Regeneratory PCO is attributed more to the action of residual E Cells.24 These cells are responsible for formation of a Soemmering’s ring, defined as a doughnut-shaped lesion composed of retained/regenerated cortex and cells that may form following any disruption of the anterior lens capsule. For practical purposes, it is useful to consider this lesion as the basic precursor of classic PCO, especially the “pearl” form (Figure 10).23

 

IOLFig10

Figure 10: Light photomicrograph of a histopathological section cut through a rabbit eye that had been implanted with an IOL. Soemmering’s ring formation (red spherical structures) can be seen on both sides of the section. The arrows indicate the anterior and posterior capsules, which are opacified due to proliferative material growing on their inner surface.

 

The treatment of PCO is typically neodymium:YAG (Nd:YAG) laser posterior capsulotomy (Figure 11). This is a simple procedure in most cases, but it is not without risks. Complications include IOL damage, IOL subluxation or dislocation, retinal detachment, or secondary glaucoma. Therefore prevention of this complication is important, not only because of the risks associated with its treatment, but also because of the costs involved in the procedure.14,23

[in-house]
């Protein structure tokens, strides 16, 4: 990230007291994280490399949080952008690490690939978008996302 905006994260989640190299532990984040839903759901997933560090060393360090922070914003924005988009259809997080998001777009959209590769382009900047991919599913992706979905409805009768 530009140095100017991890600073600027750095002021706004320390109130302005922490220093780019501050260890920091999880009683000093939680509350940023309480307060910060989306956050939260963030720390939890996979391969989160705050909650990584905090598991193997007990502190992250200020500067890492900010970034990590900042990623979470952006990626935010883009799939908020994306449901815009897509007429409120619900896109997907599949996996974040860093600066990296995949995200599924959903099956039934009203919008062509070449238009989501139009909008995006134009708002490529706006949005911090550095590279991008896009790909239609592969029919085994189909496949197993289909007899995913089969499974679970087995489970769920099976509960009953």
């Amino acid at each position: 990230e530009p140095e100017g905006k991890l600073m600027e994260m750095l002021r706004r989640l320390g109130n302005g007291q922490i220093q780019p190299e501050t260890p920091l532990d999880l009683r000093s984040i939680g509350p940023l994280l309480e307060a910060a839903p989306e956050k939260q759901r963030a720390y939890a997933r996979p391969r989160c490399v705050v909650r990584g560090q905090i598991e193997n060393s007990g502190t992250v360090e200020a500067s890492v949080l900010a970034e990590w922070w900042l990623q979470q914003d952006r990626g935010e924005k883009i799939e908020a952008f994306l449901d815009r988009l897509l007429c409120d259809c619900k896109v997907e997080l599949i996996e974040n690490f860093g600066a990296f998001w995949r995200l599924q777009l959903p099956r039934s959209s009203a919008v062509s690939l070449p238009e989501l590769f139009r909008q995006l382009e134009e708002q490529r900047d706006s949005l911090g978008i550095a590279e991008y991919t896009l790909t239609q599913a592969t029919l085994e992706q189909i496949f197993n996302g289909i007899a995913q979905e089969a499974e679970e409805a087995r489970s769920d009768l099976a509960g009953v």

IOLFig11

Figure 11: Gross photograph taken from the posterior or Miyake-Apple view of the anterior segment of a pseudophakic human eye obtained postmortem, containing a silicone plate lens. The eye exhibits anterior and posterior capsule opacification. The arrow indicates the opening of the Nd:YAG laser posterior capsulotomy, which was performed to treat PCO.